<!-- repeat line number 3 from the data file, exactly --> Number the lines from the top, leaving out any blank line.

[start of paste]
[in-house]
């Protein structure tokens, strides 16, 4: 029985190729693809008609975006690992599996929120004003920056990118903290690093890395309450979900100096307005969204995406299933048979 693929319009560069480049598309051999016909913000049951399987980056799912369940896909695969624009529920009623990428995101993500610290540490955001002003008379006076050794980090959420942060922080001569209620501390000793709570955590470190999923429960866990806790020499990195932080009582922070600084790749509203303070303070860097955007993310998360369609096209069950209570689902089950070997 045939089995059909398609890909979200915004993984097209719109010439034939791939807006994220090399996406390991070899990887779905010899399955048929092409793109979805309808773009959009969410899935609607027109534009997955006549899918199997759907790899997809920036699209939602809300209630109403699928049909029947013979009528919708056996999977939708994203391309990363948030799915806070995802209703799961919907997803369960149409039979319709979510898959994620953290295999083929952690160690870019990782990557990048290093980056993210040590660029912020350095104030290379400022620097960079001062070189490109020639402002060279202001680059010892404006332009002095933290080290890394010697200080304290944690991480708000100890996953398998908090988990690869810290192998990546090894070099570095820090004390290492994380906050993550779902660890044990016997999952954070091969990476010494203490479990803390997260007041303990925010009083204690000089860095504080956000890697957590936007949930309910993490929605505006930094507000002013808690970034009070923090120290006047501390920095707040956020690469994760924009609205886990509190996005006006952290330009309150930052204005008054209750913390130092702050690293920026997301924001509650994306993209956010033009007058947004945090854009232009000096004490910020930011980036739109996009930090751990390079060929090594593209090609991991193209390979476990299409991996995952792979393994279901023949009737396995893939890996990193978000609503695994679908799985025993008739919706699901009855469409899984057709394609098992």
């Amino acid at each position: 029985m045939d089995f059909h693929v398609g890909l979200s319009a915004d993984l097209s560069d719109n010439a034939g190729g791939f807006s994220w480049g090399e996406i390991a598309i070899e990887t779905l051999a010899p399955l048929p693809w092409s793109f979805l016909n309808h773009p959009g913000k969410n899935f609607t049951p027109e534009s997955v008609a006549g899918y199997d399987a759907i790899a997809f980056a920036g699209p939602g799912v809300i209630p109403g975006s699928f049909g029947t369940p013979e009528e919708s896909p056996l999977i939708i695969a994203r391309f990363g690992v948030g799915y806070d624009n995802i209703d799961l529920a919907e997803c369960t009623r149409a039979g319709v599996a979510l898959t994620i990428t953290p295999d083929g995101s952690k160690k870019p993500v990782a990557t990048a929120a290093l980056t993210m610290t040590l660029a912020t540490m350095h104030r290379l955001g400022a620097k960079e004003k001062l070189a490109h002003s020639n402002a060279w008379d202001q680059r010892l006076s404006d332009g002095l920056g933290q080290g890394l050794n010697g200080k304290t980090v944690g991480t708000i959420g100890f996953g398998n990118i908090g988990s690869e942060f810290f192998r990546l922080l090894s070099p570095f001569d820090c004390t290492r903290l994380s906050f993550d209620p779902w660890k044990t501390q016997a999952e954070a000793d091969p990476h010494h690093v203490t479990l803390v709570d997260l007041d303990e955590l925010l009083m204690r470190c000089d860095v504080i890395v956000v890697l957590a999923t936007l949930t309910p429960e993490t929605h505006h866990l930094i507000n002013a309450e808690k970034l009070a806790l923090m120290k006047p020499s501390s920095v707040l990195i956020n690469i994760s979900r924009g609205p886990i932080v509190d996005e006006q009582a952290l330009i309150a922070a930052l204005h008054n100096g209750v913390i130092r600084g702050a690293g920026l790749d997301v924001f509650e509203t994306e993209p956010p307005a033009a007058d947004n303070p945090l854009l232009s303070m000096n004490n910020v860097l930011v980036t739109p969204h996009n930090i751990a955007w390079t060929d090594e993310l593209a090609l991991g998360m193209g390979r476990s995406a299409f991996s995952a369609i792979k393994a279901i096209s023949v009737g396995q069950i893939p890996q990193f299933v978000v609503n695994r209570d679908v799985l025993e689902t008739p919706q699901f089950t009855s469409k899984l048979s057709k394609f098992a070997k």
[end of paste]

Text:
């Amino acid at each position: 029985m045939d089995f059909h693929v398609g890909l979200s319009a915004d993984l097209s560069d719109n010439a034939g190729g791939f807006s994220w480049g090399e996406i390991a598309i070899e990887t779905l051999a010899p399955l048929p693809w092409s793109f979805l016909n309808h773009p959009g913000k969410n899935f609607t049951p027109e534009s997955v008609a006549g899918y199997d399987a759907i790899a997809f980056a920036g699209p939602g799912v809300i209630p109403g975006s699928f049909g029947t369940p013979e009528e919708s896909p056996l999977i939708i695969a994203r391309f990363g690992v948030g799915y806070d624009n995802i209703d799961l529920a919907e997803c369960t009623r149409a039979g319709v599996a979510l898959t994620i990428t953290p295999d083929g995101s952690k160690k870019p993500v990782a990557t990048a929120a290093l980056t993210m610290t040590l660029a912020t540490m350095h104030r290379l955001g400022a620097k960079e004003k001062l070189a490109h002003s020639n402002a060279w008379d202001q680059r010892l006076s404006d332009g002095l920056g933290q080290g890394l050794n010697g200080k304290t980090v944690g991480t708000i959420g100890f996953g398998n990118i908090g988990s690869e942060f810290f192998r990546l922080l090894s070099p570095f001569d820090c004390t290492r903290l994380s906050f993550d209620p779902w660890k044990t501390q016997a999952e954070a000793d091969p990476h010494h690093v203490t479990l803390v709570d997260l007041d303990e955590l925010l009083m204690r470190c000089d860095v504080i890395v956000v890697l957590a999923t936007l949930t309910p429960e993490t929605h505006h866990l930094i507000n002013a309450e808690k970034l009070a806790l923090m120290k006047p020499s501390s920095v707040l990195i956020n690469i994760s979900r924009g609205p886990i932080v509190d996005e006006q009582a952290l330009i309150a922070a930052l204005h008054n100096g209750v913390i130092r600084g702050a690293g920026l790749d997301v924001f509650e509203t994306e993209p956010p307005a033009a007058d947004n303070p945090l854009l232009s303070m000096n004490n910020v860097l930011v980036t739109p969204h996009n930090i751990a955007w390079t060929d090594e993310l593209a090609l991991g998360m193209g390979r476990s995406a299409f991996s995952a369609i792979k393994a279901i096209s023949v009737g396995q069950i893939p890996q990193f299933v978000v609503n695994r209570d679908v799985l025993e689902t008739p919706q699901f089950t009855s469409k899984l048979s057709k394609f098992a070997k």